Were women, then, the primary bearers of tattoos in the region?

Not everywhere. In Libya, tattooing appears to have been prevalent among males. A painting from the tomb of Pharaoh Seti I (early 13th century B.C.E.) depicts Libyan male chiefs as bearing a variety of designs on their legs and arms, among them a rectangle with antennae-like ends, which is the symbol and hieroglyph of the Libyan-Egyptian creation goddess Neith. To bear tattoos of Neith—the virgin mother of the sun—was to designate oneself as a devotee and expect to be under the goddess’ protection.

What do we know about tattooing as practiced by the Israelites?

Several biblical texts contain references to body markings that could qualify as tattooing or branding. Only one law, in the Book of Leviticus, prohibits a tattoo type of body marking. In all of the other biblical references, tattooing is presented in a positive light.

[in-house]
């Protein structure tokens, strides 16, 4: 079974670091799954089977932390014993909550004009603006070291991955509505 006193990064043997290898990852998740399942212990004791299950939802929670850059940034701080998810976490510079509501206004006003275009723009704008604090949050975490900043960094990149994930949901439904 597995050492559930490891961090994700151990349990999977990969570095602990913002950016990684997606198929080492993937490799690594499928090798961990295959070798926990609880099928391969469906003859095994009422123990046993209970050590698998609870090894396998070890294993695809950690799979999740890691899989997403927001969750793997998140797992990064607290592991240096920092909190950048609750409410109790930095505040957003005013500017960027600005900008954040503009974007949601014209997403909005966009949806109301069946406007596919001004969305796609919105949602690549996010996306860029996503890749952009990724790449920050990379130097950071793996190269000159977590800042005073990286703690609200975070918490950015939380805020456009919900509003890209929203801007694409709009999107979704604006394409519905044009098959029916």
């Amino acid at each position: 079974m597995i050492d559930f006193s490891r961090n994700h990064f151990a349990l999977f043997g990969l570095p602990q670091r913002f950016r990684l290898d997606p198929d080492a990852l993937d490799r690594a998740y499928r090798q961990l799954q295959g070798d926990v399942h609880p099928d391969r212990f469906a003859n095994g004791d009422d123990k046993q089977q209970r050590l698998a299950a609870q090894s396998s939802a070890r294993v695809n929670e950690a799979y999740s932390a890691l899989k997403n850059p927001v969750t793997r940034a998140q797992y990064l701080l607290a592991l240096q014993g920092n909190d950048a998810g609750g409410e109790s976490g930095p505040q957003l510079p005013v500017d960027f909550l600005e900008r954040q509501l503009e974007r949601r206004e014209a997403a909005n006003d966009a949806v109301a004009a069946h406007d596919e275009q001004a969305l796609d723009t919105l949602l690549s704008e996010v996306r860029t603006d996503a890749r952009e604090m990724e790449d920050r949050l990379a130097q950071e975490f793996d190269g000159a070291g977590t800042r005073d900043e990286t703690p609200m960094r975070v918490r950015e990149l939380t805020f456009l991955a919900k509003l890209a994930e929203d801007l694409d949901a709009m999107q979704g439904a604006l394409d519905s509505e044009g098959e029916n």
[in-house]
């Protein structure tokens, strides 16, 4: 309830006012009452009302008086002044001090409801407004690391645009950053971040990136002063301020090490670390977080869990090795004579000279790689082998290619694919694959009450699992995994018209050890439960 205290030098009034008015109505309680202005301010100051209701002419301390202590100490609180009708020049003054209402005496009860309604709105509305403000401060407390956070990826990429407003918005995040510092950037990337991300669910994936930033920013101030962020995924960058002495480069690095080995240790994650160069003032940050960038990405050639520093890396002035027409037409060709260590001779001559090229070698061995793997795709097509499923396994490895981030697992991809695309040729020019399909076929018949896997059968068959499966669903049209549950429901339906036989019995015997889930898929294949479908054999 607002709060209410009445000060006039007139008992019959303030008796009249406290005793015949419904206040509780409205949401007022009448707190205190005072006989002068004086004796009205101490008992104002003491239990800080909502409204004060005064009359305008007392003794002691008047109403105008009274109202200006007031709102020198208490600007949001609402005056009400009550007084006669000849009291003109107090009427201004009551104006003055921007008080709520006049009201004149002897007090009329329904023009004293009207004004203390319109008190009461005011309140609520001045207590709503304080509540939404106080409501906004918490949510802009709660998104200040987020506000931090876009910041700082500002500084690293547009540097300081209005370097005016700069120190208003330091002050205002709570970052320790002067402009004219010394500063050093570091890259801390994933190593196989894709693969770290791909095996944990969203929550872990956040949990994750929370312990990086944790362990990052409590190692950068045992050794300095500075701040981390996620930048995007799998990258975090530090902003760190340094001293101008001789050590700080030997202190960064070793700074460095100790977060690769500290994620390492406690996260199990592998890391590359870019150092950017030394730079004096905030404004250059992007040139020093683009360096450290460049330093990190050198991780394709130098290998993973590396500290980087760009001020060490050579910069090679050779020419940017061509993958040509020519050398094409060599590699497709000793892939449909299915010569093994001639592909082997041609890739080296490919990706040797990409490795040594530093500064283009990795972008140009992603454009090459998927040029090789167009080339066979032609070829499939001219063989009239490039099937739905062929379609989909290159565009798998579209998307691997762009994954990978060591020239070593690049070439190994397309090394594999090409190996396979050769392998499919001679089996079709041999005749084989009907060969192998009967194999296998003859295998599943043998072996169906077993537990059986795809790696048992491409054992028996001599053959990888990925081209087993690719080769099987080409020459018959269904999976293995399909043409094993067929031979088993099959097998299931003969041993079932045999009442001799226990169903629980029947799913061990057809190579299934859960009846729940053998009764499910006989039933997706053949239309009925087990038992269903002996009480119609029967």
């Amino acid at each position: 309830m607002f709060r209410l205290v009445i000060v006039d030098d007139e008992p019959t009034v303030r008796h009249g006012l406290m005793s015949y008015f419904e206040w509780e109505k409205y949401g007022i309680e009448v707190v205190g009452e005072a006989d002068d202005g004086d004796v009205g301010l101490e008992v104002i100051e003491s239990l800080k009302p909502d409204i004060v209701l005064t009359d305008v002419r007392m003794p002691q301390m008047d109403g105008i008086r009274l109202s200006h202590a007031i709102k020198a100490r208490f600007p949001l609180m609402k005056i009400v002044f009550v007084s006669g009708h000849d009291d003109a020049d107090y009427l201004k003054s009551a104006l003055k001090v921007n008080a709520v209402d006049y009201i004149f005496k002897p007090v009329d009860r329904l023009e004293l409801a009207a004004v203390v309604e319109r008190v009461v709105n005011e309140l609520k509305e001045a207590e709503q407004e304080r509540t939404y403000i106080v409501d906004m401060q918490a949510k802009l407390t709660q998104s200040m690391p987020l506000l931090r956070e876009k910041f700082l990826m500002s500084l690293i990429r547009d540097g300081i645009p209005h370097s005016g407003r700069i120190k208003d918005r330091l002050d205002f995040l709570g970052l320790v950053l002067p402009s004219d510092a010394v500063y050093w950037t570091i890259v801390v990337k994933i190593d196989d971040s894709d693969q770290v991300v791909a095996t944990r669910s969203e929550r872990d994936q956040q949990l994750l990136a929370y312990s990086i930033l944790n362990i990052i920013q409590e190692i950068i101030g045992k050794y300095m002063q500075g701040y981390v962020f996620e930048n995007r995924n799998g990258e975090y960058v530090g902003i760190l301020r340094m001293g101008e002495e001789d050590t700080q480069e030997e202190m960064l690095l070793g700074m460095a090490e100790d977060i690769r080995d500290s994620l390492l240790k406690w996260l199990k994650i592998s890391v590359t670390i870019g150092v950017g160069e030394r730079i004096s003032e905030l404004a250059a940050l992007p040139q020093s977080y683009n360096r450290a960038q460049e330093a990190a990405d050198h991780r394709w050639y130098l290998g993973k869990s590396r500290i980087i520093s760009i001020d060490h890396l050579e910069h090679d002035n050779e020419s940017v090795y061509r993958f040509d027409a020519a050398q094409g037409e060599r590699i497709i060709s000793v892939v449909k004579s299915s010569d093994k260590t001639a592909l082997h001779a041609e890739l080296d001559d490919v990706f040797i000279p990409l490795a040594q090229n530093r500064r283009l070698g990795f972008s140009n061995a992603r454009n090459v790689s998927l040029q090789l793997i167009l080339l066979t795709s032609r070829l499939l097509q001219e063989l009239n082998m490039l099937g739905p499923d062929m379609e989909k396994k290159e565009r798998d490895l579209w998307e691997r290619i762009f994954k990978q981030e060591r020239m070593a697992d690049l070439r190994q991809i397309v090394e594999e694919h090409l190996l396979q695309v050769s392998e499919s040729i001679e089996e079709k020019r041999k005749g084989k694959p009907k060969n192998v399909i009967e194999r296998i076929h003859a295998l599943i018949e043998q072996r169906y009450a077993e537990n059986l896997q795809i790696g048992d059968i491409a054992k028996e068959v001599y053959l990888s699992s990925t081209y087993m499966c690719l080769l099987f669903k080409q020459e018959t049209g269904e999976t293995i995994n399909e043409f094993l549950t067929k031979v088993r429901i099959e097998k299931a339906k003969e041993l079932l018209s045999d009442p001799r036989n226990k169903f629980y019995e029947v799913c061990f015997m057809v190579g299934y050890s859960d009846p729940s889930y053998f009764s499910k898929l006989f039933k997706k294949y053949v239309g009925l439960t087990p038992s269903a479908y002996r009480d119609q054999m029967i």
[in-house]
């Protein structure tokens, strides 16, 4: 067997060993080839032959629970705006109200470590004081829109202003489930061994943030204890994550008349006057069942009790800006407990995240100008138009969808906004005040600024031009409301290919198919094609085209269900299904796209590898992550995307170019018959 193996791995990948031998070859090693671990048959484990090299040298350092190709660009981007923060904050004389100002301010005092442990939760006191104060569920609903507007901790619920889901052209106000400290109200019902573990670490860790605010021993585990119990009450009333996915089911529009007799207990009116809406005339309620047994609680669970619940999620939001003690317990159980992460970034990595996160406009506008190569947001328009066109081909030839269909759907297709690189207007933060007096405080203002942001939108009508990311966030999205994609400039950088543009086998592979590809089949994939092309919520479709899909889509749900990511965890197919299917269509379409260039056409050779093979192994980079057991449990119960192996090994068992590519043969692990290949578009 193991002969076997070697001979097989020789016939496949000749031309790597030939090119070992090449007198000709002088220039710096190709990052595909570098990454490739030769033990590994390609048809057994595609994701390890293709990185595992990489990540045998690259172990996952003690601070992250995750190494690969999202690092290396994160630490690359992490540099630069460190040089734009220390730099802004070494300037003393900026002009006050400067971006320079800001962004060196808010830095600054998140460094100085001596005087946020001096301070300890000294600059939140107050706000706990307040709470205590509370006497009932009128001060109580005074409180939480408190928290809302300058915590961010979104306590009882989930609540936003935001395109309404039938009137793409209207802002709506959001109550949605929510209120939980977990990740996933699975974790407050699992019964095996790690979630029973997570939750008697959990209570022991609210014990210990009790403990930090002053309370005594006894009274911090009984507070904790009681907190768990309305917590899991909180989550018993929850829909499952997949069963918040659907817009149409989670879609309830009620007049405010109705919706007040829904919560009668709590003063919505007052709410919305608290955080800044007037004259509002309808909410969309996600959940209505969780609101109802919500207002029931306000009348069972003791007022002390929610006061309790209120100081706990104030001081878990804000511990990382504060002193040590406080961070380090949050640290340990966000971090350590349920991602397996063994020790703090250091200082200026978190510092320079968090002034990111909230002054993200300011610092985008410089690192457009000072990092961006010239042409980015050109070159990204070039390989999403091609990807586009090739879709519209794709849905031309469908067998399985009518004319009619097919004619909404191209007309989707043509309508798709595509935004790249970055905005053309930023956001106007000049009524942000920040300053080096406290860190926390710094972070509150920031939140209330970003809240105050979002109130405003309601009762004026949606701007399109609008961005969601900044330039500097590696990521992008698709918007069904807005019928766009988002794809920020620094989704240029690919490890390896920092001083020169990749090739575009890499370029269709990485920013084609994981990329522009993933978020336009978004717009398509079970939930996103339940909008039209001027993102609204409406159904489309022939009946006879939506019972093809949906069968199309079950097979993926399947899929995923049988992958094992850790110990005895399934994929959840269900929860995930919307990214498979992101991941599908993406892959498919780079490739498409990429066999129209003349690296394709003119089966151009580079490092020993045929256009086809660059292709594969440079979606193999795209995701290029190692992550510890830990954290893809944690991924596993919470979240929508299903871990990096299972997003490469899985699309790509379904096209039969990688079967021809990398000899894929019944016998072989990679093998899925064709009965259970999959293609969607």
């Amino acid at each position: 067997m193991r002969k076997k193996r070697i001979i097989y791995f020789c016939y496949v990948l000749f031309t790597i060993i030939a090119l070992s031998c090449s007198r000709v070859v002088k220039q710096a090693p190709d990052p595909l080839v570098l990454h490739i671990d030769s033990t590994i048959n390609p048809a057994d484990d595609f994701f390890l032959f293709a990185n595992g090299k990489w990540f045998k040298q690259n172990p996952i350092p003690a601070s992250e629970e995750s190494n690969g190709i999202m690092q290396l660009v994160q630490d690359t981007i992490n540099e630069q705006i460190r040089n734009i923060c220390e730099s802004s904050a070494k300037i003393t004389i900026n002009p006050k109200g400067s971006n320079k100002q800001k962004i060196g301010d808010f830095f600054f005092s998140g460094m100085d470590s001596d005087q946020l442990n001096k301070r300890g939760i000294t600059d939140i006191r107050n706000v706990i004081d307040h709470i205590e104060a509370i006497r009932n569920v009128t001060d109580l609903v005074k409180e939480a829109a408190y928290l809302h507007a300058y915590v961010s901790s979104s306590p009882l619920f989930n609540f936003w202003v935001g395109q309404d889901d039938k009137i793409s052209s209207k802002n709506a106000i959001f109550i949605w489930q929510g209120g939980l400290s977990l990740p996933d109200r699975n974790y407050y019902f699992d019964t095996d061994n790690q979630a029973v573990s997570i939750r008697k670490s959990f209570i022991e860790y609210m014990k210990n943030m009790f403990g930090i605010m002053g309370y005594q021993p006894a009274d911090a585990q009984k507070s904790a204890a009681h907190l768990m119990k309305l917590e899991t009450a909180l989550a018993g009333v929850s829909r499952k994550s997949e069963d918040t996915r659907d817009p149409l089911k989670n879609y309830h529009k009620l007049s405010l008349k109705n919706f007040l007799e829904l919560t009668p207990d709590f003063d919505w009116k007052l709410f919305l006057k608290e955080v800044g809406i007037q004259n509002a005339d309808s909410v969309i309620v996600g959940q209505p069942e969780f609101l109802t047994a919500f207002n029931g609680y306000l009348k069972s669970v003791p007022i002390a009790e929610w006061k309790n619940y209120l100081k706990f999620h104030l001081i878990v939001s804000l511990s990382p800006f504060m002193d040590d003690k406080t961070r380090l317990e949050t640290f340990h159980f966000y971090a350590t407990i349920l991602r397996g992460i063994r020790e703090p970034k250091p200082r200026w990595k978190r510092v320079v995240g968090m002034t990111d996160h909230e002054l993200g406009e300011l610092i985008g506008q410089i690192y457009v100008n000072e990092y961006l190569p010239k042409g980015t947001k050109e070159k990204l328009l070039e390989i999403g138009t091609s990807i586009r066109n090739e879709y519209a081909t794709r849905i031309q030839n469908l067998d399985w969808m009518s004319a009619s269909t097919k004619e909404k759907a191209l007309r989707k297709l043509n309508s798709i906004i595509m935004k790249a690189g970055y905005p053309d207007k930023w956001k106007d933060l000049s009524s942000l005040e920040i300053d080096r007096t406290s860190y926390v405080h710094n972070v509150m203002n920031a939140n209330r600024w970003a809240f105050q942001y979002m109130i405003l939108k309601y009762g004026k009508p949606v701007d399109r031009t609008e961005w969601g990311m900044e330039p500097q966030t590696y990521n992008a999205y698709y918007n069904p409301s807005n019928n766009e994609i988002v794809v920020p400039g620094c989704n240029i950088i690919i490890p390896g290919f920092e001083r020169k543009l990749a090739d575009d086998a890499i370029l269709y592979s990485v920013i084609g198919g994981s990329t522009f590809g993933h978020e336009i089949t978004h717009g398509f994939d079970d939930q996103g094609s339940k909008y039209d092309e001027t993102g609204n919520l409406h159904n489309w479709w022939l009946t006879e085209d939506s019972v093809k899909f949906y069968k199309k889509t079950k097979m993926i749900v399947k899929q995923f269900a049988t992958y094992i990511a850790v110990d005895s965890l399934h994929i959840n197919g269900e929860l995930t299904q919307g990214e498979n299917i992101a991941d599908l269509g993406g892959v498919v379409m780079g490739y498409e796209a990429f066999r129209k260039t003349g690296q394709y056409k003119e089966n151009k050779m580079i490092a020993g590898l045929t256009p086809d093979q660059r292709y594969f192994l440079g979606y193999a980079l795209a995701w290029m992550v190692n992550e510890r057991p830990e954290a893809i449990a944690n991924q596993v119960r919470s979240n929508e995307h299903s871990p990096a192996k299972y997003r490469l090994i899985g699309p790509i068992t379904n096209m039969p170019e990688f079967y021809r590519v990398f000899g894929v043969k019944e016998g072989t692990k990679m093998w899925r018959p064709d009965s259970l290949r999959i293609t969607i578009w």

What positive examples of tattooing appear in the Bible?

In Genesis 4:15 we read: “And the Eternal put a mark/sign (’ôt) on Cain so that anyone who finds him will not kill him.” This permanent mark, a tattoo or brand mark, would have served to protect Cain from avengers and other dangerous persons.

In Isaiah 44:5, the prophet Isaiah is stressing God’s covenantal allegiance to Jacob/Israel and, in turn, the people’s loyalty to Yahweh in the aftermath of Jerusalem’s destruction and the ongoing Babylonian exile. The prophet explains that one way for the faithful to exhibit their allegiance to God is to write on their hand “lyhwh,” meaning “belonging to Yahweh.”